In the confused situation, 2nd Lt Dwight A Fry protected Blickenstaff’s tail but was himself attacked. Fry’s Thunderbolt was peppered by machine gun fire from the attacking aircraft and he watched as his instrument panel disintegrated. He was shot and shrapnel found its way into his stomach through his leather flying jacket and Mae West. As his plane shuddered under the attack, he was forced to bail out at 800ft with his chute finally opening at 50ft. He was picked up by members of the underground and eventually returned to the Group in March 1944. You can read his escape and evasion report HERE.

After escaping from occupied Europe Fry was able to file a delayed combat report in March 1944 claiming an Fw190 destroyed:

Just after Capt Newhart made a steep diving turn to the right, I saw two Fw190’s come in on Lt Blickenstaff’s tail. I immediately called Blickenstaff and told him to take evasive action, but when he took none, I thought my radio was out. I came down on the two 190’s from about 5 o’clock and high. Just as I was in range, one broke right and one broke left. I followed the one that turned right and opened fire at approximately 500 yards, losing to about 75 yards where the right wing and tail of the 190 blew off. The pilot bailed out, and I tried to rejoin my flight but the 190 that had turned left had lined up on my tail and I took evasive action, but was chased down to deck level.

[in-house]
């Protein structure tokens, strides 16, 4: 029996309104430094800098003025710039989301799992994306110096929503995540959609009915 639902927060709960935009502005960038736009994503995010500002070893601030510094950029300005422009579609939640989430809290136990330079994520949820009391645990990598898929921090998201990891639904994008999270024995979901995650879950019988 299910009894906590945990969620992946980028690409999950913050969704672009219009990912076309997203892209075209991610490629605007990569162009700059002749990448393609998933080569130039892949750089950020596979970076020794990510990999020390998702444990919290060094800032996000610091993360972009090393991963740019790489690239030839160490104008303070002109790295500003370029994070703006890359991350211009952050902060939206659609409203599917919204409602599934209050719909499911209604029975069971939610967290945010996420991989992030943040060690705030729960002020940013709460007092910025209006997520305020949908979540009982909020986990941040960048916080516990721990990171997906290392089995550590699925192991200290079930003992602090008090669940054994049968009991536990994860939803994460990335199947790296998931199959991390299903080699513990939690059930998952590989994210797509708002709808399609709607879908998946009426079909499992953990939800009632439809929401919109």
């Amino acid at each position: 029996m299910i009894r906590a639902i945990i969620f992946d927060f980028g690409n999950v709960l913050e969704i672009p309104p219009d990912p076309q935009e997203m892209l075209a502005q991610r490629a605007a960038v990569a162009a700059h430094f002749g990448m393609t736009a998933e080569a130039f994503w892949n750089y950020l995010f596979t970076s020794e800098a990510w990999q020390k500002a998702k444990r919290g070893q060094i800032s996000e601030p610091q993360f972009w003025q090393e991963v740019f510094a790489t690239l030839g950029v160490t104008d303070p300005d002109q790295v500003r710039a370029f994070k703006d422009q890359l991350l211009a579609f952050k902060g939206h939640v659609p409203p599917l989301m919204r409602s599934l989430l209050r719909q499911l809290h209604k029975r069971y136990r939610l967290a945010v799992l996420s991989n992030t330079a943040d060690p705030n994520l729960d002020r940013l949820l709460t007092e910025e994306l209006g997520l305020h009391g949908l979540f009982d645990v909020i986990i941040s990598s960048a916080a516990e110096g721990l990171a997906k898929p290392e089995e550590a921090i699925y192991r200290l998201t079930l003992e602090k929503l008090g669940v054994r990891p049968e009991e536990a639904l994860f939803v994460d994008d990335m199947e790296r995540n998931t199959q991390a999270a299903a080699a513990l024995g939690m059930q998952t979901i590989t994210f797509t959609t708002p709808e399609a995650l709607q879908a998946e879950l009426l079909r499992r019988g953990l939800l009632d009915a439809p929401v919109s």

The loss of Fry was not the only tragedy for the 350th that day. As the Squadron returned from the mission, low on fuel, Lt Robert C. Peters crashed his Thunderbolt LH-T (a/c 42-7908) at Brentwood in Essex and was killed.  There are sources on the internet that indicate the crash occurred at Herongate, Essex but I am currently unable to confirm this. There are also claims that the aircraft may have been damaged in combat and that this contributed to the crash. Sadly, as this was a mission loss there is no accident report and I have been unable to get a copy of the individual deceased personnel file for Lt. Peters to ascertain any of the circumstances. Anyone with further information is warmly invited to contribute.

Information on this photo of tragic devestation indicates it is the wreck of Thunderbolt 42-7908 on October 14, 1943. This would make it the crash of Lt. Peters.

351st: Major Duncan. T/U 11:52 hrs. T/D 14:52 hrs. Total flight time 3:00 hrs. Route: R/V with bombers at Haamstede, escorted to Duren, out north of Walcheren Islands.

Major   Glenn E. Duncan (Gp & Sqdn Ldr)
2nd Lt   Herbert K. Field
1st Lt   Francis N. King
2nd Lt   Benedict E. Kraft
Capt   Walter C. Beckham
1st Lt   William J. Maguire
1st Lt   George N. Ahles
2nd Lt   Hassell D. Stump
Capt   Orville A. Kinkade
F/O   Cletus Peterson
1st Lt   Harry F. Hunter
2nd Lt   George F. Perpente
Capt   Frederick H. Lefebre
2nd Lt   Harry D. Milligan
1st Lt   David C. Kenney
2nd Lt   Irving Toppel
2nd Lt   Edgar J. Albert